YOUNG WOMAN TALKING TO A DIFFICULT POEM SHE HAS LOVED FOR MANY YEARS
Why do you keep hiding things from me? Always that inscrutable turn of the ankle as you leave the room of the page. I don’t know. Sometimes I can hold you in my mouth like a sip of seawater. Other times, I carry you around like a stone, a burnished stone from the pocket of the pea coat of some grand captain who knows a great deal more about the navigation of poetry than I do. I suppose songs don’t have to mean anything when they come out of birds’ mouths. Beaks, that is. I’m sorry. I don’t mean to admonish. I like that you keep changing. Today salty, tomorrow, tasting of grey. Who lives in the white space around your borders? The fingerprints of the poet are there, smudgy as ownership. And the breath of anyone else who’s ever read you. Even folded up, even shut in the dark of a closed book, you can never leave our ears.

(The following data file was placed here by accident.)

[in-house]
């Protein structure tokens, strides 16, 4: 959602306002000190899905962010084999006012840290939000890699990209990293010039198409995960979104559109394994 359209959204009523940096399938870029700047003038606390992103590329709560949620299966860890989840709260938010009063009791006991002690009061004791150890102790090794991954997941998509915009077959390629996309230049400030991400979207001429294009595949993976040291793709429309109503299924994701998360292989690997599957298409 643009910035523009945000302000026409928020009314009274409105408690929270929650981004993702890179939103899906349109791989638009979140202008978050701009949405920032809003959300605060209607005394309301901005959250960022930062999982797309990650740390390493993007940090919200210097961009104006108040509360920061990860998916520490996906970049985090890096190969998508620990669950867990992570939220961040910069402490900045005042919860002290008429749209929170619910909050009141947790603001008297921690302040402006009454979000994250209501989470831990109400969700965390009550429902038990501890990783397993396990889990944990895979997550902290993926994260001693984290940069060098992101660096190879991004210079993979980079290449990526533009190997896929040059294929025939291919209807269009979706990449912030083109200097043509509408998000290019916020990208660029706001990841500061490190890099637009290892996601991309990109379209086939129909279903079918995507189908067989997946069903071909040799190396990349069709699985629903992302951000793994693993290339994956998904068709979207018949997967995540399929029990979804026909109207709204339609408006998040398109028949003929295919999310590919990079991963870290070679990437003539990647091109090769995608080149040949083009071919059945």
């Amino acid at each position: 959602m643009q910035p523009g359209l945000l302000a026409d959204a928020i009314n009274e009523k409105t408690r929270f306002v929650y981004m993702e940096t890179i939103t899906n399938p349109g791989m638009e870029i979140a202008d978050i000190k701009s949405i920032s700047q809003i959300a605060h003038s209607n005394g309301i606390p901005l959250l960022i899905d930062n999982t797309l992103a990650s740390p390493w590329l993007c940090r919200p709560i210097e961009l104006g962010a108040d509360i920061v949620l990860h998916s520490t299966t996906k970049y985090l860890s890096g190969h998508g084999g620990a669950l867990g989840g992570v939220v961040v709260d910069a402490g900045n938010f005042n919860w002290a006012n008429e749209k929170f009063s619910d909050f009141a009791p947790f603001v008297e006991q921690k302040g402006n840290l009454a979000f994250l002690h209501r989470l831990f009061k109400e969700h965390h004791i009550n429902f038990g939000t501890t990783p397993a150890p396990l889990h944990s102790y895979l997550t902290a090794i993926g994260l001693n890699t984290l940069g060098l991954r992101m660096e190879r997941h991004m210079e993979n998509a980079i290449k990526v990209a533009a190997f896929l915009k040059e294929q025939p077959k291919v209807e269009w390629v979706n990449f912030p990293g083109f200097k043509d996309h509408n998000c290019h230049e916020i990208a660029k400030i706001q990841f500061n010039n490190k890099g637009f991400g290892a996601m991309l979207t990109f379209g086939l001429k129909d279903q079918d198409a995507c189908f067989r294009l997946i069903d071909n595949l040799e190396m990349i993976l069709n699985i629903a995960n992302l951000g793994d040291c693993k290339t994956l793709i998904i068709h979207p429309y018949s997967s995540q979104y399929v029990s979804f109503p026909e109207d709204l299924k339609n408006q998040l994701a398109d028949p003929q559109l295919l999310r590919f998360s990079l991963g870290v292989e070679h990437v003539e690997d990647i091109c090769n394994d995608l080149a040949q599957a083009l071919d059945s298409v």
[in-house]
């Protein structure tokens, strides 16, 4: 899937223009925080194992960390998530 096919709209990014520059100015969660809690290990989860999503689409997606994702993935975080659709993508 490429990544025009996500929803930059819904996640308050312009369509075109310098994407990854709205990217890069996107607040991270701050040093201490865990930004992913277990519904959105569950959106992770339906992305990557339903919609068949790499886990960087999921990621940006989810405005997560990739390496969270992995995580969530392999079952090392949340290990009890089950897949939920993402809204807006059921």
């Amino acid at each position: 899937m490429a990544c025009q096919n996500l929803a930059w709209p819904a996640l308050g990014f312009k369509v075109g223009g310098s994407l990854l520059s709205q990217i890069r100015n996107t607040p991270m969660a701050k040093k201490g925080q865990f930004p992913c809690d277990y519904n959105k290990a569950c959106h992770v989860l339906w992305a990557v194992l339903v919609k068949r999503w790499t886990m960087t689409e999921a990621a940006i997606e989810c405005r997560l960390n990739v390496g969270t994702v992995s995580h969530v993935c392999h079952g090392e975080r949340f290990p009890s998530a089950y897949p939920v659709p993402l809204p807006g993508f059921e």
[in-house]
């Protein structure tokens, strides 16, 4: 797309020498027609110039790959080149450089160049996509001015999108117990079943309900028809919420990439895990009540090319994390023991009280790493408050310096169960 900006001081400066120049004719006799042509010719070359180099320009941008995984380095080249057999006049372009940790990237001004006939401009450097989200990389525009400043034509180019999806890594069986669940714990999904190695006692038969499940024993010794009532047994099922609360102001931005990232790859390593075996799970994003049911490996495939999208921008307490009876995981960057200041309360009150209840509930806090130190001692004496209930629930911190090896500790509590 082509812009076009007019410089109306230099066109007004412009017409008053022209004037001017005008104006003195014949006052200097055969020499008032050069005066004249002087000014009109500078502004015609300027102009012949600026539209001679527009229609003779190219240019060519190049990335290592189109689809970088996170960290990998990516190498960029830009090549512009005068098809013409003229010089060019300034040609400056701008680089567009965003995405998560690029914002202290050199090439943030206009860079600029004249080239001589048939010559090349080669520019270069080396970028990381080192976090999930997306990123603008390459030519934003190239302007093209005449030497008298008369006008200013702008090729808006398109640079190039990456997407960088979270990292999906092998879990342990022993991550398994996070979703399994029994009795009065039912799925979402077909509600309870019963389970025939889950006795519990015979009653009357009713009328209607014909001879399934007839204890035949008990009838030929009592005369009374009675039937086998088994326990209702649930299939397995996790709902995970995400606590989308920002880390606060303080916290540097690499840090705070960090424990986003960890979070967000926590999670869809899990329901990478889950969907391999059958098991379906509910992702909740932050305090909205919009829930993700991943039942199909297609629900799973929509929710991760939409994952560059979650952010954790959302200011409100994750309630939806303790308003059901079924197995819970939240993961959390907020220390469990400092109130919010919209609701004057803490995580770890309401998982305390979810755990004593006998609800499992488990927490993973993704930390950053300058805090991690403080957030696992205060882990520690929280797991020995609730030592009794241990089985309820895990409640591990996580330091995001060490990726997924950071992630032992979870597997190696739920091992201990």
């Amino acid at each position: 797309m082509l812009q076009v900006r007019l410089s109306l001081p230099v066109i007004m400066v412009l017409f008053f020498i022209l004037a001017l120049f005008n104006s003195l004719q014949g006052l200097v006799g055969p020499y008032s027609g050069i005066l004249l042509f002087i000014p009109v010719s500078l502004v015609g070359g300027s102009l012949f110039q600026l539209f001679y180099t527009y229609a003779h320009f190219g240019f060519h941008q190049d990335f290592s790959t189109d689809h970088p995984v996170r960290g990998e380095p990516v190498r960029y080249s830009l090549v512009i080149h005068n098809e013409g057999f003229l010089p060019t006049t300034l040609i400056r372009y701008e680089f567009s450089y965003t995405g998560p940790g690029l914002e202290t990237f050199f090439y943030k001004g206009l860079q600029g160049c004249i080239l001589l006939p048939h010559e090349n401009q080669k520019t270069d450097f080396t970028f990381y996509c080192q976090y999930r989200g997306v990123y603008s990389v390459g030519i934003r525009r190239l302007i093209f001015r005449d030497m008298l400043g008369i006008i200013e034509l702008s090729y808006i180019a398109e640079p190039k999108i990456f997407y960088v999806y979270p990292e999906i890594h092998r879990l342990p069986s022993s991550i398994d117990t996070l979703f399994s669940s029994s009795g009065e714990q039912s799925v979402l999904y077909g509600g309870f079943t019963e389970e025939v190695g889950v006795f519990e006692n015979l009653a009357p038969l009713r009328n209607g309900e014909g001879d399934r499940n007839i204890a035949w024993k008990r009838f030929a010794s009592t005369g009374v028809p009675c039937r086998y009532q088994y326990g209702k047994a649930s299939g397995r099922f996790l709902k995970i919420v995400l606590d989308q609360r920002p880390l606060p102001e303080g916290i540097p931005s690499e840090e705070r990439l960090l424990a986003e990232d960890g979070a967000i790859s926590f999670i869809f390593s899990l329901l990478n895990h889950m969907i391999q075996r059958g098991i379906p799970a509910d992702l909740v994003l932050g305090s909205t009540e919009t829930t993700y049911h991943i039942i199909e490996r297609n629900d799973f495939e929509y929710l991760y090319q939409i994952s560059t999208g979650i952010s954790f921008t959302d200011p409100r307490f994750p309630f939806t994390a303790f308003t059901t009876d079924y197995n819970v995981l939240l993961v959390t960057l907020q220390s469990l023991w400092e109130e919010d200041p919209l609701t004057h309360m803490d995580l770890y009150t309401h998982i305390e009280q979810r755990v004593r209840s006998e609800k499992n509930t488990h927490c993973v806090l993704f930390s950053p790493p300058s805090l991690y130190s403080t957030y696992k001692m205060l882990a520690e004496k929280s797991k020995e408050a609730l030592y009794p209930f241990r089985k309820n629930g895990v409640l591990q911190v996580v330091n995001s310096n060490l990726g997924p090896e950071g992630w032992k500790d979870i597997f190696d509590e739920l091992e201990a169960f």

Joan Fleming's debut collection of poems, The Same as Yes, was published by Victoria University Press in 2011. Her poems, prose poems and stories have been published in Landfall, Sport, the Listener, Hue & Cry, Enamel, JAAM, Takahe, Snorkel, Turbine, Blackmail Press, and the DUETS chapbook series, and have been anthologized in The Best of Best New Zealand Poems and Dear Heart: 150 New Zealand Love Poems. In 2012, Joan will take up a Masters scholarship in Iterative Poetics at the University of Otago.
Fleming comments: ‘This was one of the first “conversations” I wrote in the series of poems that became The Same as Yes. I can't say with any certainty where the images came from. Why a sea captain? Why a stone? I don't know, except that they felt right.
‘The sort of “difficult poem” I imagine the young woman talking to is, say, “Casabianca” by Elizabeth's Bishop, or James Galvin's “The Heart” – compelling poems that are clear of language and don't seem to be holding anything back on purpose, and yet, seem to shift and change with every reading, never fully revealing themselves.’